I looked up the word after watching the film, expecting it to be some kind of unfamiliar religious term, but Calvary is actually a name of a place, specifically a hill near Jerusalem on which Jesus was crucified (also called Golgotha, a name I was much more familiar with). And there is in fact a blatant parallel between the events of the film and its main character, a Catholic priest in a remote corner of Ireland, and the story of Jesus, which only really clicked into place once I learned the meaning of the movie’s title.
Calvary is about a week in the life of Father James (Brendan Gleeson), which starts in a dramatic fashion: during what at first looks like a regular confession on Sunday, a man we cannot see but who Father James knows well describes the horrible sexual abuse he had suffered at the hands of a priest as a child. He is now hellbent on revenge, but he sees no point in executing his abuser (who’s dead anyway), or a guilty priest – he wants to kill a “good”, innocent priest, and Father James has been selected to take the fall for the sins of the church, just down the beach in a week’s time.
Father James might know his would-be-killer, but the viewer doesn’t and is invited to make guesses as the week unfolds and we meet the local folk, a troubled and/or immoral bunch steeped in anger and disappointment: a fellow priest who Father James judges to be insipid and without integrity; a butcher who might or might not be a wife-beater; a wealthy man without a moral scruple; a monstrously cynical atheist doctor; a resentful barkeeper and so on. There’s also a visit from Father James’ daughter, who was born before he joined priesthood, and who is recovering from an unsuccessful suicide attempt.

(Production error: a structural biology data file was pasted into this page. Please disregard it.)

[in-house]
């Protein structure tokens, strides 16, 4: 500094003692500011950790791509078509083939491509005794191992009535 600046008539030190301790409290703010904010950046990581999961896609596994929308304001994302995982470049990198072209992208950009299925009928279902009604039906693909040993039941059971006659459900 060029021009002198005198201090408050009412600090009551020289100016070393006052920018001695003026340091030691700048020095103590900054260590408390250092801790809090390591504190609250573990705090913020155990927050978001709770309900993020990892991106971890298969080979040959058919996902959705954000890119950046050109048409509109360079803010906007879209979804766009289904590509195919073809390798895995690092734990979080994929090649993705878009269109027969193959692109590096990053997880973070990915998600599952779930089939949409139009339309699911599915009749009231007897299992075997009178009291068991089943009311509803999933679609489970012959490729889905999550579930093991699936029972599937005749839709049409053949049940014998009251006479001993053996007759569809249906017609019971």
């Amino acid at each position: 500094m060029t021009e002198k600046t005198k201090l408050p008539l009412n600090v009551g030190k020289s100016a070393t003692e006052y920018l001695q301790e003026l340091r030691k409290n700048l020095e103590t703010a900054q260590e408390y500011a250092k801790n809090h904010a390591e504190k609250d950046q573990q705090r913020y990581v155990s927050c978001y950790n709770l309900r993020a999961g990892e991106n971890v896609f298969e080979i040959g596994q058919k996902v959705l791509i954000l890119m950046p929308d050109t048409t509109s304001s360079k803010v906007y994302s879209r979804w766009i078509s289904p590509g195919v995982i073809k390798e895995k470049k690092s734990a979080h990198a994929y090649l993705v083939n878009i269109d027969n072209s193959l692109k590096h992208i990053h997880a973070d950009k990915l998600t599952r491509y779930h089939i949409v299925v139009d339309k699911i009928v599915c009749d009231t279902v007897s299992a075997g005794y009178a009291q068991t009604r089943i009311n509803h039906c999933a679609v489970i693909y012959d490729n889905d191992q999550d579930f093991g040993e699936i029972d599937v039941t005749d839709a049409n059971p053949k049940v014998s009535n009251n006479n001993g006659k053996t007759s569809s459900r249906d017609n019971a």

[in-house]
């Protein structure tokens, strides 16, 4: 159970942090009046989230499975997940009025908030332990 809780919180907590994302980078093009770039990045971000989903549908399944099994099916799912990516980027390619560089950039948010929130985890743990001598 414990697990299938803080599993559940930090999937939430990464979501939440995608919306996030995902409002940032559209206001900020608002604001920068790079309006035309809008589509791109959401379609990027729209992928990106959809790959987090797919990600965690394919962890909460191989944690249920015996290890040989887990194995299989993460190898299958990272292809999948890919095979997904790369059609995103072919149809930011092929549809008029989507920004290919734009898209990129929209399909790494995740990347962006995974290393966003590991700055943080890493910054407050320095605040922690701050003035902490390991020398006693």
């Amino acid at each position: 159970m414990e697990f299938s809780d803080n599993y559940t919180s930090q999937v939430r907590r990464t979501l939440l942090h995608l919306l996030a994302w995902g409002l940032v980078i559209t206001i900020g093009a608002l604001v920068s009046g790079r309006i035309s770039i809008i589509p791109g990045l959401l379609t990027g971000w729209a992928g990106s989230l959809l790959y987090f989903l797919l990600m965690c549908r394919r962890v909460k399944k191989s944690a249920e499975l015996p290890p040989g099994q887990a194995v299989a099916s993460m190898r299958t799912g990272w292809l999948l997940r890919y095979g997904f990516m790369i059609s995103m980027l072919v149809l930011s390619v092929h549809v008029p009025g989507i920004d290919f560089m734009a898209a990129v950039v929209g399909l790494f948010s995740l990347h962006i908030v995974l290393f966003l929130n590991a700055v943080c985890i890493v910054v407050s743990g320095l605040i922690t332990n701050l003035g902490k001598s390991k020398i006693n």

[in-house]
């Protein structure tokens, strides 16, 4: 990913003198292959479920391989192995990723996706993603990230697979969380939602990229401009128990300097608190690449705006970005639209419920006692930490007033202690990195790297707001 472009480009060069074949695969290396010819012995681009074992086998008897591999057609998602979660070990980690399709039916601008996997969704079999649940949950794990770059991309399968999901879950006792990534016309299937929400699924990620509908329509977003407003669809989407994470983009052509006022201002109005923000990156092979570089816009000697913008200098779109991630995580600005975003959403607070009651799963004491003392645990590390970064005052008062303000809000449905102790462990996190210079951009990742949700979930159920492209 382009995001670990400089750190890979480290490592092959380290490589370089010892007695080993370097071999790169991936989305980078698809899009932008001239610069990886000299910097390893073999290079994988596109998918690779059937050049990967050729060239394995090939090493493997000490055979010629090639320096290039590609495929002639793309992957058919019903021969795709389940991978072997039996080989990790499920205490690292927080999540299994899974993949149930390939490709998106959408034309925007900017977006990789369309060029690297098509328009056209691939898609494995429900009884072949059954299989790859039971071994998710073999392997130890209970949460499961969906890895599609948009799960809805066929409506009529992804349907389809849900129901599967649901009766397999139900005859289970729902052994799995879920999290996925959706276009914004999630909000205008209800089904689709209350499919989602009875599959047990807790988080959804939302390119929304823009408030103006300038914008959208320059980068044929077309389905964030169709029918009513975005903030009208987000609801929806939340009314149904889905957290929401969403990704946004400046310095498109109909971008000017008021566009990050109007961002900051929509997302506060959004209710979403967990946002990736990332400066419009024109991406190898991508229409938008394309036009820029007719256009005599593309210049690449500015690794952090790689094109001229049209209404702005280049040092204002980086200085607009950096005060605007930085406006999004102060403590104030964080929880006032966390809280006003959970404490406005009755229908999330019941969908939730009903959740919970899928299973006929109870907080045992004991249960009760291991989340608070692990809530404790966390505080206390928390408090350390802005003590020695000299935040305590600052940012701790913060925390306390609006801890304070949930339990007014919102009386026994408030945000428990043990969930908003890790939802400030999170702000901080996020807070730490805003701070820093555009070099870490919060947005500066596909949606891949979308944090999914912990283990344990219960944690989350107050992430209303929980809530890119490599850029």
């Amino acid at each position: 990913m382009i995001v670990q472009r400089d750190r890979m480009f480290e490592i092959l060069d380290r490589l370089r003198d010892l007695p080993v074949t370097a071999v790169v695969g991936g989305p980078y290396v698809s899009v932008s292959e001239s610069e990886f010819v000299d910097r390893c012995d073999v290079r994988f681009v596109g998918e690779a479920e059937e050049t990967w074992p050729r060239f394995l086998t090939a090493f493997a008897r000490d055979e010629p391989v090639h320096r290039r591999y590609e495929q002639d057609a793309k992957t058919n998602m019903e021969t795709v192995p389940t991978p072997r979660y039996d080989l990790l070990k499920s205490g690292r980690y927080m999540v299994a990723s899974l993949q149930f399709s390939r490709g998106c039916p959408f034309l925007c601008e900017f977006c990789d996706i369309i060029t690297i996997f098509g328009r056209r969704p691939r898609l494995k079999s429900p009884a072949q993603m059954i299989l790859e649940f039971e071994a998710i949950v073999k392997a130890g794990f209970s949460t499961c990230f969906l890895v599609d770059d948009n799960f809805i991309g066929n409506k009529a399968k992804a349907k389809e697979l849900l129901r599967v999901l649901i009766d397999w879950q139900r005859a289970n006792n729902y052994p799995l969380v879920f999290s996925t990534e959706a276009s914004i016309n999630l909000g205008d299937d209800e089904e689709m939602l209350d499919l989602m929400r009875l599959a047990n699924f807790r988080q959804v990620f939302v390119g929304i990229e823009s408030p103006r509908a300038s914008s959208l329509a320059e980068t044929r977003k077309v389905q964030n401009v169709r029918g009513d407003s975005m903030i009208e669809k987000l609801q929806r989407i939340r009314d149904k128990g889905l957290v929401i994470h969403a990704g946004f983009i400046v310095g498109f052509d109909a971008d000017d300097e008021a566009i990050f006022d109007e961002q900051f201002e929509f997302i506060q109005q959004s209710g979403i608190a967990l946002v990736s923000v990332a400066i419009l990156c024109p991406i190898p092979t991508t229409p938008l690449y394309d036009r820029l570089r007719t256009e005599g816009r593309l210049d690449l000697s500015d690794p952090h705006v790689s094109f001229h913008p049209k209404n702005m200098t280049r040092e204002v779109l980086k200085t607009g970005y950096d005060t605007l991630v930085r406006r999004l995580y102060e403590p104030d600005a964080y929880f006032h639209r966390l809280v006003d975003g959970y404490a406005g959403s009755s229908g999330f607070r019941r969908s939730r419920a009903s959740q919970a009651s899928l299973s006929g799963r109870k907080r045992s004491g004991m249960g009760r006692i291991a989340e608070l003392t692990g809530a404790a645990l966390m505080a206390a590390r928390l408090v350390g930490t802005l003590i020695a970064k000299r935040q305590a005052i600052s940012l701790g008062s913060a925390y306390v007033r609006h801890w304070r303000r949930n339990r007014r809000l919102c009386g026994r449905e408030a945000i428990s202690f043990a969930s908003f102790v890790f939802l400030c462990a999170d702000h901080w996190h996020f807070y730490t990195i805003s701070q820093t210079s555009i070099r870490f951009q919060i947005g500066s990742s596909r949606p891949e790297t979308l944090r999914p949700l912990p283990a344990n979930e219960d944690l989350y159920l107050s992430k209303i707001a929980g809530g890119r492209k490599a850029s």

Gleeson’s sharp, intelligent, compassionate performance is the beating heart of the film, and he’s surrounded by a host of richly drawn characters, not to mention the bleak, rugged natural beauty of the Irish coast. At some point, I more or less forgot about the whole detective element of the story, and the movie became more about spending time with an incredibly compelling character and getting immersed into his life and world. It’s a complex portrayal of a moral person in an amoral world who is nevertheless not a perfect saint, with the moments of rage, exasperation, despair and judgemental attitude. It’s also mixed on Father James’ detached quality: on one hand a degree of distance is necessary in his role, yet it also gets challenged through the examination of his relationship with his daughter, and then in the devastating final scene, which in hindsight could only have happened the way it did. An unsettling but worthwhile viewing.